Much-anticipated plans to list the British chip designer Arm on the stock exchange have been delayed by managers who fear the global economic downturn and a slump in tech shares could spook potential investors.
The Cambridge-based company wrote to private shareholders a few days ago, saying the initial public offering (IPO), which could value the company at up to $40bn (£34bn), would not take place until well into next year. The company was widely expected to float as soon as the first quarter of next year.
The delay will raise anxiety among UK ministers, who have lobbied the company to list on the London Stock Exchange to help secure the City’s reputation as a potential destination for high-profile tech IPOs over rivals including New York.
“Clearly, we want to IPO as soon as is possible. But given the current global economic uncertainty, given the state of financial markets, that’s probably now unlikely to happen before the end of March 2023,” Ian Thornton, Arm’s head of investor relations, told investors.
“However, preparations for the IPO are going very well. They’re advanced. And we are fully committed to floating sometime in 2023,” he added. A spokesperson for Arm confirmed the delay.
The delay was first reported by the Mail on Sunday.
Analysts have previously estimated that Arm – whose chip designs are used by more than 500 clients including Apple, Samsung and Google in products ranging from iPads and mobile phones to cars and smart TVs – could be worth up to $40bn when it goes public.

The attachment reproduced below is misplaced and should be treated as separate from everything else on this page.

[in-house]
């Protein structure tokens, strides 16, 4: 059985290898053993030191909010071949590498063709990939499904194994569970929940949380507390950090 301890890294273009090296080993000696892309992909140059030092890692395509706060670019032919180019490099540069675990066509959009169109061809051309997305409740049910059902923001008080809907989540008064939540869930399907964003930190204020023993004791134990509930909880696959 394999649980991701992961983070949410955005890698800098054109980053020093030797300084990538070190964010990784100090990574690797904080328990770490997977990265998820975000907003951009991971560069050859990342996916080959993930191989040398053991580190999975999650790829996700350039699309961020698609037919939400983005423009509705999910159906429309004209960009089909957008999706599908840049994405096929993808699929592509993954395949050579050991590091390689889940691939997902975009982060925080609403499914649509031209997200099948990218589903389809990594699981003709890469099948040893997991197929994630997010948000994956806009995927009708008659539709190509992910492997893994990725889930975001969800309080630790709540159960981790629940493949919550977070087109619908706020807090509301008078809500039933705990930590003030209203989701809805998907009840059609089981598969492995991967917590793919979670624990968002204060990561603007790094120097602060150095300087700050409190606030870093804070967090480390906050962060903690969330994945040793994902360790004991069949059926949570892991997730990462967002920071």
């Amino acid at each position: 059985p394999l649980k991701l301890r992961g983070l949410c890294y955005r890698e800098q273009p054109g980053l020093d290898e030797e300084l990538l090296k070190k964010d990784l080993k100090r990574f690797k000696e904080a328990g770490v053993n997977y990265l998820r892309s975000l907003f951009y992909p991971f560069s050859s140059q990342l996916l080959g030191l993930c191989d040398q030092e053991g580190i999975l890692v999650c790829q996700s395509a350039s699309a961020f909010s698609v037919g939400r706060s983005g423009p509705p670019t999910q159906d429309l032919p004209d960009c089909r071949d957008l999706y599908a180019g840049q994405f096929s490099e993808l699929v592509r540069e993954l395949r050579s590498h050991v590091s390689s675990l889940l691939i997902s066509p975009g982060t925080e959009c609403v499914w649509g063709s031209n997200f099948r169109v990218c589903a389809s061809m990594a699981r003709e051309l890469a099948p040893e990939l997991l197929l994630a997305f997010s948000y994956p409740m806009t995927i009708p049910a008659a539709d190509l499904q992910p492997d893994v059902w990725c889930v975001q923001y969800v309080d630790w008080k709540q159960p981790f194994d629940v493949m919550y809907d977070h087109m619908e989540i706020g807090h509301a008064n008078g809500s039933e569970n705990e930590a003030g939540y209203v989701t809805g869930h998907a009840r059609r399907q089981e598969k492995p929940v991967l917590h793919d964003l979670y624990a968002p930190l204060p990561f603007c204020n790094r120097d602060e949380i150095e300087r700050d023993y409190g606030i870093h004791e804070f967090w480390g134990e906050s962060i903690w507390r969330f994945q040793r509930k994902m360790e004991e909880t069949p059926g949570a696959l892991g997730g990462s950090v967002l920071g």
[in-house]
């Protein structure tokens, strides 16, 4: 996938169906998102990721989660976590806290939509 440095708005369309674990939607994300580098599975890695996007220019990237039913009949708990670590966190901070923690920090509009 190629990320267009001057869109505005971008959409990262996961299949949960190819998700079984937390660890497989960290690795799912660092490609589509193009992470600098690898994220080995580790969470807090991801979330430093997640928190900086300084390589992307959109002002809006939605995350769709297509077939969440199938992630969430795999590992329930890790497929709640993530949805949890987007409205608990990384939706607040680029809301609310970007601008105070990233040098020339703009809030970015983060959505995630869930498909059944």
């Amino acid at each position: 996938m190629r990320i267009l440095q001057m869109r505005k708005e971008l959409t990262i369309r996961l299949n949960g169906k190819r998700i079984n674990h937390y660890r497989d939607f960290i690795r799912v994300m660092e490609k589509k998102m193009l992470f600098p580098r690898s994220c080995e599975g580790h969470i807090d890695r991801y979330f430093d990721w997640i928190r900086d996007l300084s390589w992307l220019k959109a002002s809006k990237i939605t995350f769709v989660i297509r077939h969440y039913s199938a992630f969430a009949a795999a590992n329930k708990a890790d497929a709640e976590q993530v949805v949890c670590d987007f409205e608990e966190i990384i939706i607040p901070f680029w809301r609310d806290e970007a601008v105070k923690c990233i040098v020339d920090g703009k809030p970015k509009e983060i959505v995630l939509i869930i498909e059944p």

But shares in big tech companies including the Facebook owner Meta, Google’s parent company Alphabet and Amazon have slumped this year, amid fears that surging inflation, rising interest rates and economic uncertainty would hit consumer demand and advertising revenues.
Those same conditions, sparked by Russia’s invasion of Ukraine and a subsequent rise in energy prices, have raised concerns about a global economic downturn. The Office for Budget Responsibility said last week that the UK had already fallen into a recession that would last more than a year and push half a million people out of work.
The delay to Arm’s IPO plans will put additional pressure on its owner, SoftBank, which bought the chip company for $32bn in 2016 but has suffered from a string of bad investments.
This summer, it emerged that Boris Johnson, then prime minister, joined lobbying efforts already under way by London Stock Exchange executives, government departments and senior officials to try to persuade Arm to float its shares in London.
Liz Truss attempted to revive those discussions before she resigned last month from her short-lived tenure as Johnson’s successor.